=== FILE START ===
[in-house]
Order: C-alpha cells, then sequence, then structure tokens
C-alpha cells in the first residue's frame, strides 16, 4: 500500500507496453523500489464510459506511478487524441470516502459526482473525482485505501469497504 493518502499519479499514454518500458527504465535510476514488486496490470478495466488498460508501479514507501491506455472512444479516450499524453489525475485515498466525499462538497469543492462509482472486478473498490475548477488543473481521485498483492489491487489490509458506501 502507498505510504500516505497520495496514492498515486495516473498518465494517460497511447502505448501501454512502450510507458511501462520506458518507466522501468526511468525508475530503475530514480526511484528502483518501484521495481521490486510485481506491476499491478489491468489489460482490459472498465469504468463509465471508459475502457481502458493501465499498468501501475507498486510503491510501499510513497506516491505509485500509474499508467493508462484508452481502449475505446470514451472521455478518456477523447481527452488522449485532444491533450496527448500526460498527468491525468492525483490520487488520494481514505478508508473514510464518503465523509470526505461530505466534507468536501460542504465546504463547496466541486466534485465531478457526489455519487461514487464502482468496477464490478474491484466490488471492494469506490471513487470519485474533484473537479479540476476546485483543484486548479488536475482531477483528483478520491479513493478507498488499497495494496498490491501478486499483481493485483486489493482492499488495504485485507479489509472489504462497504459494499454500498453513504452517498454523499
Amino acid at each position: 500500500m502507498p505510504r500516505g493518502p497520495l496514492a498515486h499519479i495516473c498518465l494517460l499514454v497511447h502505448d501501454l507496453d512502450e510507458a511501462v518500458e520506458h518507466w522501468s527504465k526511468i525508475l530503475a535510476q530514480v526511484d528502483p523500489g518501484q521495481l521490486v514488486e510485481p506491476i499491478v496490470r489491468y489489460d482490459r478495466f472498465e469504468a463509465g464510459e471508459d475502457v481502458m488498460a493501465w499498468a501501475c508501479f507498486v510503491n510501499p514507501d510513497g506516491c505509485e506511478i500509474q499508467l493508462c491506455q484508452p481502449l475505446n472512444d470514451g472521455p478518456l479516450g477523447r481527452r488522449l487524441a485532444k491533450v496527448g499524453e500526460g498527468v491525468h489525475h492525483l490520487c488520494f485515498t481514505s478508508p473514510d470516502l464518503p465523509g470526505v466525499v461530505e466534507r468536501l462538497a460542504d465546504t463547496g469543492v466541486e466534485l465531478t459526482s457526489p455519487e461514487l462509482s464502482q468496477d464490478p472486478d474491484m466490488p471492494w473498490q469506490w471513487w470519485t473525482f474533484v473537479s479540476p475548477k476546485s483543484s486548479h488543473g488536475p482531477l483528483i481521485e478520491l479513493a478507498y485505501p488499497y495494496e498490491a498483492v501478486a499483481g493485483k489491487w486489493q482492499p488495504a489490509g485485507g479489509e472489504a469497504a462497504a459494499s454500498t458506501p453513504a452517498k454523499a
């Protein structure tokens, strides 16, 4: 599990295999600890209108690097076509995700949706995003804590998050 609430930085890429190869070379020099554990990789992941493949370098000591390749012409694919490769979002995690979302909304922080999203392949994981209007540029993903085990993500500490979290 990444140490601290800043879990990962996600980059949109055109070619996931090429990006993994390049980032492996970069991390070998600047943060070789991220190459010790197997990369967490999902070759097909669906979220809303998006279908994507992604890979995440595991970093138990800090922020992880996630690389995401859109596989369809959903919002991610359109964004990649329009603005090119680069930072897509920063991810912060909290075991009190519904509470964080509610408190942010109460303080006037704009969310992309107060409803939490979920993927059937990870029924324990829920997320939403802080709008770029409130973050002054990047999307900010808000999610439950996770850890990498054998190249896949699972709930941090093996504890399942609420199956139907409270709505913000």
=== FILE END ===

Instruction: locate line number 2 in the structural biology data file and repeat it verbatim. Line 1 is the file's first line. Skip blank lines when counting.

Order: C-alpha cells, then sequence, then structure tokens